Should we worry about cash in the bank? Never mind that policy makers and respected private economists are openly campaigning to debase paper currency. “In Fed and Out, Many Now Think Inflation Helps” was the headline for a New York Times article on 10/26/13. “(Fed) critics, including Professor Rogoff, say the Fed is being much too meek. He says that inflation should be pushed as high as 6% a year for a few years.” In addition, there are calls for outright taxes on wealth and movement towards a cashless society in which all money would be electronic. In his recent speech before the IMF, Lawrence Summers stated that electronic money would “make it impossible to hoard money outside the bank, allowing the Fed to cut interest rates to below zero, spurring people to spend more.” Cash and securities within banking and securities institutions are visible forms of wealth. Liquid private wealth captured in electronic form offers endless possibilities for wealth redistribution and other social engineering schemes. Tangible assets that are not securitized or digitized are less visible and therefore less vulnerable to broad edicts targeting private wealth.

The same Mr. Mikhailovich notes that during the financial crisis of 2008, public policy was mostly an ad hoc reaction to a cascade of emergencies. Since then, policy makers have had plenty of time to plan orchestrated responses to circumstances similar or worse. In a series of steps, many small and some large, almost always cloaked in complexity and obscurity, and always in the name of public interest or national security, policy makers have constructed mechanisms that are substantially and substantively unfriendly to private wealth:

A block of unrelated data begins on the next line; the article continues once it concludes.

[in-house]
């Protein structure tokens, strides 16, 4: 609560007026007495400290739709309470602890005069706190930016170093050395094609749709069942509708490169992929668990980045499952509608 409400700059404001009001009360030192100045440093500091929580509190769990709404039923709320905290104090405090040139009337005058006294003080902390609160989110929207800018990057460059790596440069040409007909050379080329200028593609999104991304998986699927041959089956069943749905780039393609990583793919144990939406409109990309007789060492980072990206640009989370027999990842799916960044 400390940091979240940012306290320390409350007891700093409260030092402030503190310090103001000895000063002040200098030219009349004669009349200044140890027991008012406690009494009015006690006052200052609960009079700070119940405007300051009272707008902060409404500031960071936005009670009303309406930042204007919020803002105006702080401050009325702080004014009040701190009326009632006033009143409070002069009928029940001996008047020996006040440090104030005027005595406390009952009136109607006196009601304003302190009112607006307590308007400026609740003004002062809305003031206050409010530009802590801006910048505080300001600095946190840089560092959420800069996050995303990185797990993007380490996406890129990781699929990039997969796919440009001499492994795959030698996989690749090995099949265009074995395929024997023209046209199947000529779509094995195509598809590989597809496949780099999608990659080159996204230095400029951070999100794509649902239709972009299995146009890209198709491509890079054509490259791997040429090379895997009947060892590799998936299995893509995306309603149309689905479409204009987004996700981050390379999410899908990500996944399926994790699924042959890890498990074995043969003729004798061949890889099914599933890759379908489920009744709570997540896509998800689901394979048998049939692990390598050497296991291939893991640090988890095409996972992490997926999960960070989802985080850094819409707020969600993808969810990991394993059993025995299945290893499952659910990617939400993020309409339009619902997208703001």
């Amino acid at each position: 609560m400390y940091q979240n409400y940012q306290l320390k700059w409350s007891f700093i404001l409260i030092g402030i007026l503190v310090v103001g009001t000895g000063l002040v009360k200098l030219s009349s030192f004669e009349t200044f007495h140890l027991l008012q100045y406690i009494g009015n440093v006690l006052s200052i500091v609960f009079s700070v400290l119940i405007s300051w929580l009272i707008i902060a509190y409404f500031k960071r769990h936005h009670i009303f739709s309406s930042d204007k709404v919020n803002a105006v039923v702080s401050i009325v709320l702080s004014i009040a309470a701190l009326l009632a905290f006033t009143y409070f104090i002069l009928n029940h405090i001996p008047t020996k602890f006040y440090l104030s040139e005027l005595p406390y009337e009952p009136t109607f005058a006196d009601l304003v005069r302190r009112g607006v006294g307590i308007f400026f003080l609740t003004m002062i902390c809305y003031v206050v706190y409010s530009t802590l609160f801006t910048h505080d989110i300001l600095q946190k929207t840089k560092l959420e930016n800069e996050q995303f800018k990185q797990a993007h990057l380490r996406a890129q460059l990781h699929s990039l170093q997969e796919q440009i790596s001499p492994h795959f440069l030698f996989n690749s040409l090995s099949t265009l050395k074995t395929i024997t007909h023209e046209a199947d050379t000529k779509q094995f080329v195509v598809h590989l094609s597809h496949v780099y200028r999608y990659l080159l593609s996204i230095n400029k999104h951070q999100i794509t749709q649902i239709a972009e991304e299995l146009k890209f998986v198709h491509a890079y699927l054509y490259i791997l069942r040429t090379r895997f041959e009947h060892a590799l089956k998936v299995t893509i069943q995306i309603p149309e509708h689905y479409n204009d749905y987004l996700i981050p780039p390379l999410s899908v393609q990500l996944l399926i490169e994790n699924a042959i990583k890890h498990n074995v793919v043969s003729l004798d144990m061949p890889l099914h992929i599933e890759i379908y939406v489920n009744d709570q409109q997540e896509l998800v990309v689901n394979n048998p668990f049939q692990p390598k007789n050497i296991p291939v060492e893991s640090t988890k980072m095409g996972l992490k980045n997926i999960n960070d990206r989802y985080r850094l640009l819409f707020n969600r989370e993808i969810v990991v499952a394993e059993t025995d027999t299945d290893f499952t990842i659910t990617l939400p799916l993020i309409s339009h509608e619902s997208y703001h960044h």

financial and political repression on the march your wealth in jeopardy
Source: TBR


Western investors seem to view gold only as a directional bet based on considerations ranging from micro economic (supply and demand) to macroeconomic (money debasement, fiscal disorder etc.) In our opinion, this view only partially explains what drives long term gold demand. We have always thought that the larger and more encompassing driver was wealth preservation. Gold is insurance against unforeseen events. It is the one tangible asset that is both truly liquid and that can most reliably provide buying power during times of crisis. In this context, the idea of selling it for a “profit” seems absurd. Physical gold is a reserve of liquidity, and it seems inappropriate to think of it as a way to buy a container of milk or a gallon of gas under emergency conditions. For notional apocalyptic purposes, a carton of Marlboros or case of Glenfiddich is better suited than ingots or coins to pacify the hordes of barbarians at one’s doorstep. However, for preservation of large scale wealth over generations there is no substitute. Gold does what expensive homes, crates of Picassos, safe deposit boxes packed with Rolexes, or a garage full of Aston Martin DB 7’s cannot…..morph quickly and easily into liquid buying power, with no haircut, when it matters the most.

Paper claims on gold will always serve well for trading/ gambling purposes. For those who wish to make directional bets on the future gold price, bullish or otherwise, futures contracts, ETP’s, or other paper derivatives, there is no need to hold physical gold. In fact, one could categorically state that physical gold is not for traders. However, time and again throughout history, usually over a weekend, paper claims have been rendered non-functional, useless or worthless. Banks may shut down, securities exchanges may stop trading, wire transfers may be blocked, arrangements may be suspended, or laws may change. The rhyming of history is not limited to far away places such as Cyprus, Poland, or Ireland. Recall the words of President Nixon (Sunday, August 15, 1971):

In recent weeks, the speculators have been waging an all-out war on the American dollar….I have directed Secretary Connally to suspend temporarily the convertibility of the dollar into gold….Let me lay to rest the bugaboo of what is called devaluation.